§ 59.18. Meter, regulator and service line location.
(a) General requirements for meter and regulator location.
(1) Unless otherwise allowed or required in this section, meters and regulators must be located outside and aboveground.
(2) Except in the case of an emergency, a utility shall provide written notice to a utility customer by first class mail or by personal delivery at least 30 days prior to relocating and subsequently installing a meter or regulator outside the customers building. The notice must request that if the customer is not the owner of the building, the customer shall forward the written notice to the owner of the building. If the utility knows the current address of the owner of the building, notice shall also be mailed or delivered to that address.
(3) The written notice must inform the customer and building owner of the equipment that the utility proposes to relocate, the planned new location and how to contact the utility to provide supplemental information that the utility may not have, such as the buildings historic status. The written notice must include contact information for the Commissions Bureau of Consumer Services.
(4) When necessary to install meters at multiple locations on a premises, a utility shall provide a tag or other means to indicate there are multiple meter locations.
(5) When selecting a meter or service regulator location, a utility shall consider potential damage by outside forces.
(6) The meter location must accommodate access for meter reading, inspection, repairs, testing, changing and operation of the gas shut-off valve.
(7) When feasible and practical to do so, the meter location must accommodate the installation of the service line in a straight line perpendicular to the main.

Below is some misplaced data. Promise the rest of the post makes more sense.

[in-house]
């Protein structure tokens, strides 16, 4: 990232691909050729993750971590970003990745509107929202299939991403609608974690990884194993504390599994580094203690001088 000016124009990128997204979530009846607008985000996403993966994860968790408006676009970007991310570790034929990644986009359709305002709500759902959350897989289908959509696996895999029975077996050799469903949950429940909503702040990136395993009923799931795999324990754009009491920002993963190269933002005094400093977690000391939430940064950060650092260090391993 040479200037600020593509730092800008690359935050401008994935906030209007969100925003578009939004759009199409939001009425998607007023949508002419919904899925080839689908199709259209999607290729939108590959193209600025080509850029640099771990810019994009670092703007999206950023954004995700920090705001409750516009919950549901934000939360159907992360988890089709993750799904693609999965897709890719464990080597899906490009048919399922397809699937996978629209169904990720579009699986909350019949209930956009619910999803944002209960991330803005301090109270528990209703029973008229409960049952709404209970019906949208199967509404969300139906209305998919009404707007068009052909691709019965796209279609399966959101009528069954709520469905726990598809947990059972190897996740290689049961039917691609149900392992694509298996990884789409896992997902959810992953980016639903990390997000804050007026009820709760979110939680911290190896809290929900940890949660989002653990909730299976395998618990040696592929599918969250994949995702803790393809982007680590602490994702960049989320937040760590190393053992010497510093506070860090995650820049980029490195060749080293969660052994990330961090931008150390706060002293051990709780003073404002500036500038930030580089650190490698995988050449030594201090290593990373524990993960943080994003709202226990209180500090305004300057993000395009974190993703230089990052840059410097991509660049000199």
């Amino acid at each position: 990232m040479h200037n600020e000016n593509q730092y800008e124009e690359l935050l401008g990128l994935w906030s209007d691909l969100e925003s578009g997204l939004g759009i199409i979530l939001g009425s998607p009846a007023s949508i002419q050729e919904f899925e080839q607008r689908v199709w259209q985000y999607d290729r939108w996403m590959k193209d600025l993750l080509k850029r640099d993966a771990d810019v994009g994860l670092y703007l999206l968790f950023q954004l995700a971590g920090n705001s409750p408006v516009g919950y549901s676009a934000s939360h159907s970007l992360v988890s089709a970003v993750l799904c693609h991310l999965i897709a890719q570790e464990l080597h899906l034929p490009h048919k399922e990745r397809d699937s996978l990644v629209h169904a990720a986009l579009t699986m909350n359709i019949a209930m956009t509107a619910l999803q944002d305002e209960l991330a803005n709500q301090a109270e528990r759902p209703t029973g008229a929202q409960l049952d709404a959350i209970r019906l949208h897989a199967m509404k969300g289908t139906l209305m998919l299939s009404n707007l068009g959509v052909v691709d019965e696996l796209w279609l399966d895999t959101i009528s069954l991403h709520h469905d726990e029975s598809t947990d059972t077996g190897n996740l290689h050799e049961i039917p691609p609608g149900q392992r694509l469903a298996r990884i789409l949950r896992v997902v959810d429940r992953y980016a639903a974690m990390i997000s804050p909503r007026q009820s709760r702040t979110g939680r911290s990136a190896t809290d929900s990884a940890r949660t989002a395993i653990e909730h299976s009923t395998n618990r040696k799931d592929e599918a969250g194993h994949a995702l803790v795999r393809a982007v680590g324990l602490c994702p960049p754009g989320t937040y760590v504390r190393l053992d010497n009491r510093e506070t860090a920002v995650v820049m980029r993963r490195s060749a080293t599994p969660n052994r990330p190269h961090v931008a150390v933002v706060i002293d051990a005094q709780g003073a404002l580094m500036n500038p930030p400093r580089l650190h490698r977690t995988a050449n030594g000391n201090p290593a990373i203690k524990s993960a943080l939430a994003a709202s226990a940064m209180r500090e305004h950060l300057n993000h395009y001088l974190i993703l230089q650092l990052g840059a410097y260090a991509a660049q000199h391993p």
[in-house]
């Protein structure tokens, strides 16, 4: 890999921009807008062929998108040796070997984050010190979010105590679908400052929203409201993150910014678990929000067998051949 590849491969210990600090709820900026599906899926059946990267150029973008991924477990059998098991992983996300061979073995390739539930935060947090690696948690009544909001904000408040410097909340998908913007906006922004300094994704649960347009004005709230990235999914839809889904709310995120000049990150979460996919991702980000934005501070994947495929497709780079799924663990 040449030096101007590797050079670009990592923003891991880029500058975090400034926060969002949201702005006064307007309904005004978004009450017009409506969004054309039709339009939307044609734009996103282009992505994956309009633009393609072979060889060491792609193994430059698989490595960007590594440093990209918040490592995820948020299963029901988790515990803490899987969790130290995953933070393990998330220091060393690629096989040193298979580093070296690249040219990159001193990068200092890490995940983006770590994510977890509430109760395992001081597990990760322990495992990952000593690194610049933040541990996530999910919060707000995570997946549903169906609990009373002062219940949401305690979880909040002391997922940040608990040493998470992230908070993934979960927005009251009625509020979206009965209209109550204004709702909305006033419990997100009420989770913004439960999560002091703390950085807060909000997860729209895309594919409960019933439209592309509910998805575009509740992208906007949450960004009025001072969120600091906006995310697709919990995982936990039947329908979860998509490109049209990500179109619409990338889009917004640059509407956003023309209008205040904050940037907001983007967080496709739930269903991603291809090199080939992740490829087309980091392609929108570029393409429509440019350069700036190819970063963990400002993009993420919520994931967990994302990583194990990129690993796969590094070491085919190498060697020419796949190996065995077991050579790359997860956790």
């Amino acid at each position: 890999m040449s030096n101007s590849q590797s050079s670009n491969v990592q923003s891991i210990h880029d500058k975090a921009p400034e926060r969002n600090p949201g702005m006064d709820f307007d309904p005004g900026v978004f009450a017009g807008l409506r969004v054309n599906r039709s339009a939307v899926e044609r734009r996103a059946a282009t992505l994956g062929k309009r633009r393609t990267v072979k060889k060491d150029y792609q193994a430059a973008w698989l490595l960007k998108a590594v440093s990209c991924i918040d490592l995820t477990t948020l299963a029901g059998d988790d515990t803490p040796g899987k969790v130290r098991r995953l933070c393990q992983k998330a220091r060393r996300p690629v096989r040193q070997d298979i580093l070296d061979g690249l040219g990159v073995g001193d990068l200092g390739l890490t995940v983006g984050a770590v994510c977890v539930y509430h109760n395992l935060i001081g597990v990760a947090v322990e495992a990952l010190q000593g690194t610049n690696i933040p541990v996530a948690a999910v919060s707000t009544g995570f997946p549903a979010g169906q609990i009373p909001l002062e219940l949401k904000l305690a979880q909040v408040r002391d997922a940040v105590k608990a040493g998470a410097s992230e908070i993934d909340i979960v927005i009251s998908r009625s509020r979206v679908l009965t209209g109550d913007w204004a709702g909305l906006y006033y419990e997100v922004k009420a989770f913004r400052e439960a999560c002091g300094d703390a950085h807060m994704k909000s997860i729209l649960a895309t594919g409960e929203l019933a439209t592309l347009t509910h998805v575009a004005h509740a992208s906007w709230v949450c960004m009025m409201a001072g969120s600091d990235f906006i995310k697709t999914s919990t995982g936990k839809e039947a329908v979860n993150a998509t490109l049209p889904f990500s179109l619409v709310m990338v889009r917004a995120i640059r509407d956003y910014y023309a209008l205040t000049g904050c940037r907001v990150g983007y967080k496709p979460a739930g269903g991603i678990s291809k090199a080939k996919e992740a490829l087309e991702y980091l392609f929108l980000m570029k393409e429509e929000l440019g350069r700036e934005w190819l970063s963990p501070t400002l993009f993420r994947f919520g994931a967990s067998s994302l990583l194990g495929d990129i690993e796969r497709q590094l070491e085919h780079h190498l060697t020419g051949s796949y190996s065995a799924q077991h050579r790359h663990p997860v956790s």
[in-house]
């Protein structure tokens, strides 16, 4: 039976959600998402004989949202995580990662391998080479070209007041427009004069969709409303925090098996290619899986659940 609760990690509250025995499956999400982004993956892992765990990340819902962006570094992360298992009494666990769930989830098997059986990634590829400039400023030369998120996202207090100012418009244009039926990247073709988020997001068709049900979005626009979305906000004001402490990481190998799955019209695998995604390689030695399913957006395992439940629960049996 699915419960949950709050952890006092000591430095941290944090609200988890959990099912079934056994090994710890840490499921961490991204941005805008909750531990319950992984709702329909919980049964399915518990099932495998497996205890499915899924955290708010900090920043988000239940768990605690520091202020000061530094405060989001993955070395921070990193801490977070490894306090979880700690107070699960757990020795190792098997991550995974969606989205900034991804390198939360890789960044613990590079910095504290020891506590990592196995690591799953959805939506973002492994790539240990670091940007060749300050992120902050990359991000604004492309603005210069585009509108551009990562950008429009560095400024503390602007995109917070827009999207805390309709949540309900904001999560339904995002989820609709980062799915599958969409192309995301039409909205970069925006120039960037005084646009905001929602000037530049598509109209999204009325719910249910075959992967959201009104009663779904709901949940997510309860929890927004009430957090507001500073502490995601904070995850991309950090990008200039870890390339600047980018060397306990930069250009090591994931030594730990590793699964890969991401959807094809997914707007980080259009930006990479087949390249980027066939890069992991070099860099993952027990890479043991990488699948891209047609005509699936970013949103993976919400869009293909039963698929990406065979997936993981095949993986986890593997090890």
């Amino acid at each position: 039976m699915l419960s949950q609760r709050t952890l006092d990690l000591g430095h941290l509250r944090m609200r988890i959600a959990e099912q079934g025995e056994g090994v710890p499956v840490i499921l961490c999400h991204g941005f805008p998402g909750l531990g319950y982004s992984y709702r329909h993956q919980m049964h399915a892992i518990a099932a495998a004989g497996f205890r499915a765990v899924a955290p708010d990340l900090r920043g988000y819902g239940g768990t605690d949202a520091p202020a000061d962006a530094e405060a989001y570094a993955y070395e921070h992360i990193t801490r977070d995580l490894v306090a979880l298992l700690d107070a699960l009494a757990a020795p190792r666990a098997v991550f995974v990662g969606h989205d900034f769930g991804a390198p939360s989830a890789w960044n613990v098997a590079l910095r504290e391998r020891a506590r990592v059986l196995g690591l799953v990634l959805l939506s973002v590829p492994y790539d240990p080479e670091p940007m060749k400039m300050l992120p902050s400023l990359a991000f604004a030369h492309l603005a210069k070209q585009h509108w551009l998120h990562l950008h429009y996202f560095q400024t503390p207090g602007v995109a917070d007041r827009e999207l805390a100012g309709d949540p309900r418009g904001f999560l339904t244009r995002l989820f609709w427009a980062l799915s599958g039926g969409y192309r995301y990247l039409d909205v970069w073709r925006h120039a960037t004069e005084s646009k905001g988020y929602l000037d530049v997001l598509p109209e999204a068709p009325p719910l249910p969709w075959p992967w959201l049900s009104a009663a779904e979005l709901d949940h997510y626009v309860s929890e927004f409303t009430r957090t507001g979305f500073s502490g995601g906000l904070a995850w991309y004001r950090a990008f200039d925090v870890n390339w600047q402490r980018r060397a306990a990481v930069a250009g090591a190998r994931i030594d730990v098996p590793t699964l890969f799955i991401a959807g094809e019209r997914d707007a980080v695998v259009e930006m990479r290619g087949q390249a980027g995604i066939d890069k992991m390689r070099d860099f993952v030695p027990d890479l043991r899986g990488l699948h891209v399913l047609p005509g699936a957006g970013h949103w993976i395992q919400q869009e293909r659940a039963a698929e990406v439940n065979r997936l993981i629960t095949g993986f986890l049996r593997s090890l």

(8) Meters and service regulators may not be installed in the following locations:
(i) Beneath or in front of windows or other building openings that may directly obstruct emergency fire exits.
(ii) Under interior stairways.
(iii) Under exterior stairways, unless an alternate means of egress exists and the meter and service regulator are installed in a well-vented location under stairs constructed of noncombustible material.
(iv) A crawl space.
(v) Near building air intakes under local or State building codes.
(vi) In contact with soil or other potentially corrosive materials.
(9) Unless caused by a customers or building owners violation of applicable gas safety or tariff rules, a utility shall pay the costs of relocating a meter or regulator when the relocation is performed to meet utility or Commission safety requirements.
(10) Unless caused by a customers or building owners violation of applicable gas safety or tariff rules, a utility shall pay the cost of extending customer-owned facilities to the new meter or regulator location when the relocation is performed to meet utility or Commission safety requirements.
(11) A customer or building owner requesting that a meter or regulator be moved shall pay the costs associated with relocation when the meter and regulator are currently situated in a suitable location under State and Federal regulations.
(12) Utilities shall address meter, regulator and service line location regulations in their tariffs.
(b) Outside meter or service regulator locations. Outside meters or service regulators shall be installed in one of the following locations:
(1) When feasible and practical to do so, aboveground in a protected location adjacent to the building served, or as close as possible to the point where a production or transmission line is tapped.
(2) In a buried vault or meter box.
(i) The vault or meter box must be located on a customers or building owners property, either adjacent to the building served or near the gas main.
(ii) Vaults may be located in a public right-of-way, subject to the consent of local jurisdictions as may be required.
(c) General requirements for vaults or meter boxes.
(1) A utility shall consider proper design and location criteria for a meter box, including:
(ii) Vehicular traffic.
(iii) Soil accumulation.
(iv) Surface water runoff.
(v) High water table.
(vi) Proximity to building air intakes or openings.
(vii) Proximity to an excessive heat source as defined in 49 CFR 192.353(c) (relating to customer meters and regulators: location).